The Minnesota parents whose daughter spurred Hannah’s Law are accused of fraudulently applying for and collecting welfare by failing to disclose a number of assets. Among the money hidden by the couple was a settlement of almost $1 million they received in a lawsuit filed after their daughter died in daycare in June 2010 – a death which resulted in the passing of Hannah’s Law.
Justin and Jennifer Kozitza’s daughter was just 4-years-old when a grape became lodged in her throat, causing her to choke to death. Officials charged with investigating the case determined that Minnesota law lacked sufficient requirements for safety training for day care employees. Their daughter’s death resulted in a push for legislation to require day care instructors and their assistants to know how to perform CPR.
Hannah was dropped off at Golden Heart Daycare on a June morning that seemed much like any other morning for the Kotitzas. Their daughter had attended the daycare for a long while and had earned the trust of the couple. When Hannah choked on a grape, staff at the daycare phoned her parents before they notified 911. By the time first responders arrived, Hannah had already died. At the time of her death, legislation in Minnesota required only one daycare employee to have CPR certification.
Hannah’s Law sought to require all daycare personnel to have CPR certification, which cost approximately $60 per person at that time. The Kozitzas stood by the governor of Minnesota, Mark Dayton, when he signed Hannah’s Law into legislation in 2011. Golden Heart Daycare was fined $1000 by the Department of Human Services for the delay in phoning 911. In addition, the daycare’s license was placed on a one-year conditional status.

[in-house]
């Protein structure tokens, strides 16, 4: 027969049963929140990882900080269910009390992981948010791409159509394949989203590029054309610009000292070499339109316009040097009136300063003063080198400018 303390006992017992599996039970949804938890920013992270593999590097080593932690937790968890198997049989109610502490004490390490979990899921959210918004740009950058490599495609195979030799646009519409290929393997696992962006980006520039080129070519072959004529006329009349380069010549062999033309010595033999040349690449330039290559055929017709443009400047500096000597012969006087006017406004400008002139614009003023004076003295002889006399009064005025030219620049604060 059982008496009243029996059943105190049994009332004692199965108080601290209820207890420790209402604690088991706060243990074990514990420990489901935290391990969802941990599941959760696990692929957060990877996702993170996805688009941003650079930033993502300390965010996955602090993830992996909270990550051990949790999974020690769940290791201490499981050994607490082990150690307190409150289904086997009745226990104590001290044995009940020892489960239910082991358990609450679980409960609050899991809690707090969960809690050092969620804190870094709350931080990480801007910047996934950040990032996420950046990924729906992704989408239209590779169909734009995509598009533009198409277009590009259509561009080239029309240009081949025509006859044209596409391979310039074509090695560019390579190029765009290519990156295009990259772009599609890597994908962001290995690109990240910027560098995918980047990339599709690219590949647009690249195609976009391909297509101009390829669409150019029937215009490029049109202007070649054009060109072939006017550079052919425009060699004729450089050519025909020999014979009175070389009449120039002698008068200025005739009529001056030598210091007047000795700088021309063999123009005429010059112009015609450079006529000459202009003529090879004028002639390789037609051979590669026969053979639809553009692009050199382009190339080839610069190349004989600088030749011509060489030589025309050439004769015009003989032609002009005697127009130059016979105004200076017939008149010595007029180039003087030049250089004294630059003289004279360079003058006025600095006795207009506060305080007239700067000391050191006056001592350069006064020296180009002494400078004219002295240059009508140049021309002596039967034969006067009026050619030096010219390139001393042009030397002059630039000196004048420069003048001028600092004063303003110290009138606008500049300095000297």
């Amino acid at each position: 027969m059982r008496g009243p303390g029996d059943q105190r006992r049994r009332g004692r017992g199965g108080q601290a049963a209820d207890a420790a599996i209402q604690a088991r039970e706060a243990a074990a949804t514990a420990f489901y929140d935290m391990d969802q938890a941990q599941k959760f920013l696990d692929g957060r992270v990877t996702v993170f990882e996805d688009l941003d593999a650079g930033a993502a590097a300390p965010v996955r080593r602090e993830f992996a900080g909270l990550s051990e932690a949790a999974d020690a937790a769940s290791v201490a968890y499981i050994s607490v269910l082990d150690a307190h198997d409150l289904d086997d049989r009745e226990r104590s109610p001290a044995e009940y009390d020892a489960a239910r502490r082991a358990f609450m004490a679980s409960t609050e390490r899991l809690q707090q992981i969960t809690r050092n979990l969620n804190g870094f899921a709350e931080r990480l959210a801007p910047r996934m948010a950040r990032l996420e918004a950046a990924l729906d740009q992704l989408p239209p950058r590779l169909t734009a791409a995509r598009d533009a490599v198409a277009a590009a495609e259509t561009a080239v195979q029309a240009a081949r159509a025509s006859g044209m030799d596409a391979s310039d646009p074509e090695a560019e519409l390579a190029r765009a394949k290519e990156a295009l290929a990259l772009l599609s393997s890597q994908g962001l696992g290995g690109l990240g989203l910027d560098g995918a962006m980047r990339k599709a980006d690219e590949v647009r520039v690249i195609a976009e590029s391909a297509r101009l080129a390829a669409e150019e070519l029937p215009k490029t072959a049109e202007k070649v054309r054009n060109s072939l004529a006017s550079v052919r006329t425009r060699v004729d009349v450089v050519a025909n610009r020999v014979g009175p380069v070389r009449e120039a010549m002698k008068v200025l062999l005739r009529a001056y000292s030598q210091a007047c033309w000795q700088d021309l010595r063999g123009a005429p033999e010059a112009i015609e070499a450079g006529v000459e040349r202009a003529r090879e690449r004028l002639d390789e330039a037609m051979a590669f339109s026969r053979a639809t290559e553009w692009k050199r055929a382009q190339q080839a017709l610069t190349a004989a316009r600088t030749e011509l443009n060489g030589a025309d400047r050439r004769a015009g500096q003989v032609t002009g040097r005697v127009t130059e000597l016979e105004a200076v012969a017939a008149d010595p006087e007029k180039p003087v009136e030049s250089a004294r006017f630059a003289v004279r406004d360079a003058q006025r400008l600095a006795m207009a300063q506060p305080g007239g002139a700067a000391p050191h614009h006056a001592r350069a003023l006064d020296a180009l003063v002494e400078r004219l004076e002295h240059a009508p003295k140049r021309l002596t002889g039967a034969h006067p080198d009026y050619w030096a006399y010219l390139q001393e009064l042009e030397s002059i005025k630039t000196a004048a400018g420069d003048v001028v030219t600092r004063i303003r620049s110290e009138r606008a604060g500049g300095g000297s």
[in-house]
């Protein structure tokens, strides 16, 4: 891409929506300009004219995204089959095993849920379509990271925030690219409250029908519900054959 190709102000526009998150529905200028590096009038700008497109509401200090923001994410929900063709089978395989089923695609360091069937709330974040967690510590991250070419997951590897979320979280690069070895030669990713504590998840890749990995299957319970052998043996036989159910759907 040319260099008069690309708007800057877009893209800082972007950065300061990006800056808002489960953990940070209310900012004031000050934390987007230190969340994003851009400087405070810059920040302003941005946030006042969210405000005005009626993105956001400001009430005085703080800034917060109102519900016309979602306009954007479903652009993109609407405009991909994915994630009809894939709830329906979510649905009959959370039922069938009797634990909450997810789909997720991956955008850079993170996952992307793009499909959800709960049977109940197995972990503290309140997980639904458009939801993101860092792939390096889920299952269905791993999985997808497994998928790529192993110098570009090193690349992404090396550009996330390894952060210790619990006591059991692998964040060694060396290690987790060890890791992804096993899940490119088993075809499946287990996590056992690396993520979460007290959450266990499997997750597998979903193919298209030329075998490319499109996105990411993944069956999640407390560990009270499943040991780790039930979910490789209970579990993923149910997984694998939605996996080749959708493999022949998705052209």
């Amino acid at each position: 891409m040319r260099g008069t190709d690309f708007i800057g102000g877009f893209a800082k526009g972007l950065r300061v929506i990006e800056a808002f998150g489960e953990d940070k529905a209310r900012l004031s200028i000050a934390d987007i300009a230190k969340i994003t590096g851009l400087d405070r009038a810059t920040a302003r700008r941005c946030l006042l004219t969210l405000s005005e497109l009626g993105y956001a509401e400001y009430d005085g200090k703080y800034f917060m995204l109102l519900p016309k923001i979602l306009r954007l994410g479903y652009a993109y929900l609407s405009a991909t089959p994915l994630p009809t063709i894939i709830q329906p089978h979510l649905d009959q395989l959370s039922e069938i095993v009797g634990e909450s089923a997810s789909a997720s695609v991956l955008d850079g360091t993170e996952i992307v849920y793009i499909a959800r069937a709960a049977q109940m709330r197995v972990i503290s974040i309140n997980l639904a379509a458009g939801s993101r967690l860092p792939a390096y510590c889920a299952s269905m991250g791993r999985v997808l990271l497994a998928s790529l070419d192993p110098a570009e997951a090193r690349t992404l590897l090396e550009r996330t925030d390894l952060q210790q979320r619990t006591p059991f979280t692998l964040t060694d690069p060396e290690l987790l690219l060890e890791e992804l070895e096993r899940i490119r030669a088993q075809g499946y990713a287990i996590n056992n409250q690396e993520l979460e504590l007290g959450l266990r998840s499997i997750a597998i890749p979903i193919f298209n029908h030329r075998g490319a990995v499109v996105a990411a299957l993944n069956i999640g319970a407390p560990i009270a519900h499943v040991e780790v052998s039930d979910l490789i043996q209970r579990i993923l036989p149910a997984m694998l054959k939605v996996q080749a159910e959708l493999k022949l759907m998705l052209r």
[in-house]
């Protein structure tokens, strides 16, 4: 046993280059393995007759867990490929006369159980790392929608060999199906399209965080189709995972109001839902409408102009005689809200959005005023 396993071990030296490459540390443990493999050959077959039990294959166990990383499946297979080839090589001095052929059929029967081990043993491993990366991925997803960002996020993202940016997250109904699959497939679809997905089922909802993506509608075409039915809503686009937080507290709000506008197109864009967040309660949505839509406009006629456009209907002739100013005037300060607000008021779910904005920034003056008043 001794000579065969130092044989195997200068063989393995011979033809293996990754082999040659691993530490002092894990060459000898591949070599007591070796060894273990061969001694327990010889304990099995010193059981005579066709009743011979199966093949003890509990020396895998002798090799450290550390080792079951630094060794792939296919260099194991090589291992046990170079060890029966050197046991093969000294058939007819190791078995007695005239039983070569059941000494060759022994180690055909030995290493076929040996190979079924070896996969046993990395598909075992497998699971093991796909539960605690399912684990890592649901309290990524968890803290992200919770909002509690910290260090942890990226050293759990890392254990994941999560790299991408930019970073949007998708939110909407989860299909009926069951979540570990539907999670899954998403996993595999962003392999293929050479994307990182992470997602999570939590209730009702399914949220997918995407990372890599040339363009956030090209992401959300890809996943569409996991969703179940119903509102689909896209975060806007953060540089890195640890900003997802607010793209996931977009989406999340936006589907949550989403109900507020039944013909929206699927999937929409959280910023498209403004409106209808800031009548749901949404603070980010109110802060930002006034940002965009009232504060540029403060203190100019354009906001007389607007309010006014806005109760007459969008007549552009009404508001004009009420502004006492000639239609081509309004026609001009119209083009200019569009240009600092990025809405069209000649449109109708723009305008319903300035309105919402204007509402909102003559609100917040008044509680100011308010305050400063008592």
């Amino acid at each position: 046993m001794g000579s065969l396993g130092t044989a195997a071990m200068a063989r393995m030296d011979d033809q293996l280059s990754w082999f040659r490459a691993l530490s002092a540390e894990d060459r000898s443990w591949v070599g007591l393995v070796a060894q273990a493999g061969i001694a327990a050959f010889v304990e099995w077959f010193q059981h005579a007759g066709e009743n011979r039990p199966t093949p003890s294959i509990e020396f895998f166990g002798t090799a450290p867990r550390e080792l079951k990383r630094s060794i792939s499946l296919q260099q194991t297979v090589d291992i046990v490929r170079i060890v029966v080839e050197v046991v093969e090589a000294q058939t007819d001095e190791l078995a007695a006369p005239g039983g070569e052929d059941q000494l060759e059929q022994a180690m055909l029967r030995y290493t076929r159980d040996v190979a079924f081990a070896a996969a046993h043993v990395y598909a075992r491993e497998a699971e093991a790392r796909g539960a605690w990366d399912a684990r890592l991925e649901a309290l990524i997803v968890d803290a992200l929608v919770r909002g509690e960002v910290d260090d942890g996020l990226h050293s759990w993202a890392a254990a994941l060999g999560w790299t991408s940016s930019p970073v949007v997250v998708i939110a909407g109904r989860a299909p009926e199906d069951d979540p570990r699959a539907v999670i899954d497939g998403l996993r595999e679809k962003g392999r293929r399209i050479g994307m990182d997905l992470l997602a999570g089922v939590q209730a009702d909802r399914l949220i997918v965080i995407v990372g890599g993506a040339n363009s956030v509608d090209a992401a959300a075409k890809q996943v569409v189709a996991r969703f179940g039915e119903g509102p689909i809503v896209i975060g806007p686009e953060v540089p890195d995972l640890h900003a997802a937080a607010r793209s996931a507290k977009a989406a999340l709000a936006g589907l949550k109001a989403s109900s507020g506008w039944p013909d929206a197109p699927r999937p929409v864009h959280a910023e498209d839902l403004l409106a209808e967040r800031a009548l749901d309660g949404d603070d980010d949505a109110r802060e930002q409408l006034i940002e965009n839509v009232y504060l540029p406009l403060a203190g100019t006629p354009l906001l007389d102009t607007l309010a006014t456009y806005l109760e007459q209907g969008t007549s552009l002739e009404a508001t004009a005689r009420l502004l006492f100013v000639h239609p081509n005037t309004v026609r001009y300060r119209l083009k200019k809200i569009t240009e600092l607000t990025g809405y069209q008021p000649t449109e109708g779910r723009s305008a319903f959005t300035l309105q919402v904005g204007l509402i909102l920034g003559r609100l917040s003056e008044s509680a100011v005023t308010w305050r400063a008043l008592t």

The couple received $2,332 from November of 2013 to February of 2014 based on a false application for cash, food and assistance with health care for which they were not eligible. Among the assets hidden by the Kozitzas on the application to Nicollet County Social Services was the settlement of almost $1 million they received from the death of their daughter. The only assets the couple claimed in their petition for benefits were two vehicles, their North Mankato home and a checking account balance of $553.00.
Both Justin and Jennifer Kozitza signed the application for public assistance. In addition, they submitted an application for the Supplemental Nutrition Assistance Program (SNAP). The SNAP limits income to $2625 and has no limits on assets.
When interviewed in February by a county fraud investigator, Jennifer Kozitza, 31, admitted to other assets held by her and her 38-year-old husband, including several other vehicles, two snowmobiles, a trailer, a cabin and other sources of income, consisting of child care benefits from Nicollet County in Minnesota of $2173.00 and $200 in rent each month from a friend who lived with them. Their vehicles were valued at $54,759, but the limit on assets for Diversionary Work Program grants is $2000. Her assets exceeded the limit for medical assistance by $20,000. She claimed that the settlement money had all been spent and that she was unaware that the unlisted assets had to be disclosed on the application.
Both Justin and Jennifer Kozitza have been charged with wrongfully obtaining assistance, which is a felony in Minnesota. Their next scheduled court date is Nov. 18. The couple has not yet hired an attorney.
By Jennifer Pfalz